Saturday, November 27, 2010
Some exciting news for our loyal blog readers out there - both Erica and I successfully tackled the California Bar Exam and can now proudly add some new letters to our signatures. Such a relief to have that done with!
I would like to report that this month's challenge was worthy of our celebration. But it was not meant to be. The gap between what we were expecting and the end result was possibly the largest it has ever been - and not in the right direction. :-(
In theory, our Crostata should have been delectable. I tracked down some black mission figs, some triple creme brie, and some organic honey, thinking that we'd add a touch of savory/sweet to the traditional pastry creme. I made the dough early in the day, and on bringing it over to Erica's house, proclaimed it "the best dough I had ever tasted." The pastry creme set up right, and we popped it into Erica's oven to toast to a golden brown (we added the toppings later - frequent followers know the reason why...).
Sadly, however, Erica's oven has a wee bit of a temper, and apparently we weren't showing it enough love. When we checked it eight minutes early, the top was a crisp. Since it was no longer shaking, we pulled it out, thinking the extra heat had cooked it through.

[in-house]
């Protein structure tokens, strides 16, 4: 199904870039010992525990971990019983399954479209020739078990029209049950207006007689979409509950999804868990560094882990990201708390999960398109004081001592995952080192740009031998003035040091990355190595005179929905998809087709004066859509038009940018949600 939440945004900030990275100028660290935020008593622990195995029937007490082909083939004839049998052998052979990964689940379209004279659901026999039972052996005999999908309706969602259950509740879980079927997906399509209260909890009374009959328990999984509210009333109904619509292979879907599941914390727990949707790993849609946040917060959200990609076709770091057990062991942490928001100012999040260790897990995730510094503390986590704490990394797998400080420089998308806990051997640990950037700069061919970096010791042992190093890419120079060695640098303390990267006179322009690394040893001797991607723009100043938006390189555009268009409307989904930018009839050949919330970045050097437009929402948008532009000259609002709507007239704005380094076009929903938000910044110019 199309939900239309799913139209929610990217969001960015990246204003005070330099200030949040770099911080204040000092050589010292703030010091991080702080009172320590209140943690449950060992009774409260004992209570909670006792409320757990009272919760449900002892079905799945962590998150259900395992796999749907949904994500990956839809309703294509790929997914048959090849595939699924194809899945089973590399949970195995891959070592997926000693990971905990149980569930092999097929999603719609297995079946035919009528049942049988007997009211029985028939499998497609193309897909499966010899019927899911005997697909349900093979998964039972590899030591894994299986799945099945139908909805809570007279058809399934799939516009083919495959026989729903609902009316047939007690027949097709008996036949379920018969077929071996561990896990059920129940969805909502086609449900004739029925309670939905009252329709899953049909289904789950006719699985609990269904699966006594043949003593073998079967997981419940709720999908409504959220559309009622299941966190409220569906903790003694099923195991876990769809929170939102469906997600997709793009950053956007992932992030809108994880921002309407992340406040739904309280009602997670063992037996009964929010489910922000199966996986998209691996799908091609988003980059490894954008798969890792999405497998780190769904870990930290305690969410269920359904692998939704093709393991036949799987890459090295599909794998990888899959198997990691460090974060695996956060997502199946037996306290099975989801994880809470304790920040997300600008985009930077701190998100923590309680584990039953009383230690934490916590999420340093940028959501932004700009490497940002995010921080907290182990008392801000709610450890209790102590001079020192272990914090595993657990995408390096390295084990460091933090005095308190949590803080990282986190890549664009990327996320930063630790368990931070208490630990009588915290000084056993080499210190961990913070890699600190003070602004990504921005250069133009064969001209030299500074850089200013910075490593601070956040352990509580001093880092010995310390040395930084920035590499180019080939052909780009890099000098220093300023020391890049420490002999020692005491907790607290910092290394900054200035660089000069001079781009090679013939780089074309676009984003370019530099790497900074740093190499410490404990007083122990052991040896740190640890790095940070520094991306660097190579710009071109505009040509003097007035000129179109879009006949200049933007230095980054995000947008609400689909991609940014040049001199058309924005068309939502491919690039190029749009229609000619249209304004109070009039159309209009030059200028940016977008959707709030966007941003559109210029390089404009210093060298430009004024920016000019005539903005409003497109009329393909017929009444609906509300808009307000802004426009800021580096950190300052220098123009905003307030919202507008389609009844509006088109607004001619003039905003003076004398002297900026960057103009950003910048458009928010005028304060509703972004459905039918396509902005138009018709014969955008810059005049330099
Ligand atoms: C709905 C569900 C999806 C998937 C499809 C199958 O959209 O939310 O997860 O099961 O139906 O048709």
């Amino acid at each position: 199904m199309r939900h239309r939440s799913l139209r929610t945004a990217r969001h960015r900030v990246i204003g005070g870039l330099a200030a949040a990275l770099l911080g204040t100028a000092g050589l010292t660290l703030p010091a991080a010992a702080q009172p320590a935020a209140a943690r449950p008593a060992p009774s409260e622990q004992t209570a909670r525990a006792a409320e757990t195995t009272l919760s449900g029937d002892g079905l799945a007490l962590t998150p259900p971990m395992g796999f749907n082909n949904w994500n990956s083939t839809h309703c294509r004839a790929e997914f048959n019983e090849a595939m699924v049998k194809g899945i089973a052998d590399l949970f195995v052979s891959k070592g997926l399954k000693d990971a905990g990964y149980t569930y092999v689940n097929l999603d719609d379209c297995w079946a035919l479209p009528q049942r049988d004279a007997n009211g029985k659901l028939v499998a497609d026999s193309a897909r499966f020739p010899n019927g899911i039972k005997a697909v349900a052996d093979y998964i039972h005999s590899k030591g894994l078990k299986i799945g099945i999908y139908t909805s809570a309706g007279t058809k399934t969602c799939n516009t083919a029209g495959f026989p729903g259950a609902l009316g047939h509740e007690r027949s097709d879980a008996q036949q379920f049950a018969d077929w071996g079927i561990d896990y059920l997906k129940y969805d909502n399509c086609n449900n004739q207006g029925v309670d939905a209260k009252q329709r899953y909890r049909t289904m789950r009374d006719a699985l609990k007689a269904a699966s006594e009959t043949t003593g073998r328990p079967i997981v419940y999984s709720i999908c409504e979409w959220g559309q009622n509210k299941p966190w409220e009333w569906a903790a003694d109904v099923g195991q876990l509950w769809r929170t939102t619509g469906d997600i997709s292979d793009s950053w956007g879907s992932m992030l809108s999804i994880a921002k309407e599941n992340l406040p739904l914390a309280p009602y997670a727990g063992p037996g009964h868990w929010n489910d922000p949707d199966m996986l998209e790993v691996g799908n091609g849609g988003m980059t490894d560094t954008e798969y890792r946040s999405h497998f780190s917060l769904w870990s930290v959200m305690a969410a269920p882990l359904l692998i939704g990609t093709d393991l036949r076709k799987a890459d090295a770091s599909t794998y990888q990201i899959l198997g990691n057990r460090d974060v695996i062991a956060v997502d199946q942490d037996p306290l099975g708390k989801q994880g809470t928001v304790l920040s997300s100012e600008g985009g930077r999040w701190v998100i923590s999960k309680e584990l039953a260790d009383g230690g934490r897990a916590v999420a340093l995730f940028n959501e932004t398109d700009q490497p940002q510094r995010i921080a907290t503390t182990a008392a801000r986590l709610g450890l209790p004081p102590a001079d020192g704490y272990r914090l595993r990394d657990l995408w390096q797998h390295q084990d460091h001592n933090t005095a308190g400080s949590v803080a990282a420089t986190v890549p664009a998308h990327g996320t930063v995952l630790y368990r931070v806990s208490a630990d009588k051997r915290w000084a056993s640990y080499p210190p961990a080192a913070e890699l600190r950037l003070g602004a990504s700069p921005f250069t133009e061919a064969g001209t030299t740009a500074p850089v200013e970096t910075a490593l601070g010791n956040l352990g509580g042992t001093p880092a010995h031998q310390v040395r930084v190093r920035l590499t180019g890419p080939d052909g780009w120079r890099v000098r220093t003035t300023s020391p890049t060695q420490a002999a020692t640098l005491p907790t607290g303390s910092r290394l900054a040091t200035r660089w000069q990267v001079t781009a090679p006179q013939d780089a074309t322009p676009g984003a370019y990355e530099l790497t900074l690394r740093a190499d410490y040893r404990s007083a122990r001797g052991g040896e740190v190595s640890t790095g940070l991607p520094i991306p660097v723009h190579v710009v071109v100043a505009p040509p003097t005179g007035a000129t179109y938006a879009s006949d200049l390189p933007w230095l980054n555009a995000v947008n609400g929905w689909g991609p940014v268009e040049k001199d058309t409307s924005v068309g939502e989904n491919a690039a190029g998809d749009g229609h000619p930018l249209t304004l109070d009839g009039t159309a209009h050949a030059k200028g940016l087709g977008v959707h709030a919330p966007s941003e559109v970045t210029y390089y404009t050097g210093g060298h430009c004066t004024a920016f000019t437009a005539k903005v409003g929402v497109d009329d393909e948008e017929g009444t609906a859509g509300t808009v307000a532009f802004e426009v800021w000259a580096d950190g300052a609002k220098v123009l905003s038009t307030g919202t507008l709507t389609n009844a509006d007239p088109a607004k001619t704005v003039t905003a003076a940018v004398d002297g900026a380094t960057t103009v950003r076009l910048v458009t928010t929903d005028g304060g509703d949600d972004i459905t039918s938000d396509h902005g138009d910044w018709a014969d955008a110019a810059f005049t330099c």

The highlight of this challenge was probably our aesthetic prowess - for once, I can say that this actually looked better than it tasted. That wasn't a high bar, but the brie and fig lattice crust was quite pretty, and a drizzle of honey added a warm glow.
But, man, in case anyone ever offers you undercooked pastry creme, please turn it down. A gloppy, raw mess was in store for us, and I imagine that most of this ended up in the garbage. I'd like to say we tried again, but the results were just too disappointing. Perhaps the sting of defeat will lessen with time, and we'll try again another time. Until then, we'll just relish our non-gustatory victories...
The 2010 November Daring Bakers’ challenge was hosted by Simona of briciole. She chose to challenge Daring Bakers’ to make pasta frolla for a crostata. She used her own experience as a source, as well as information from Pellegrino Artusi’s Science in the Kitchen and the Art of Eating Well.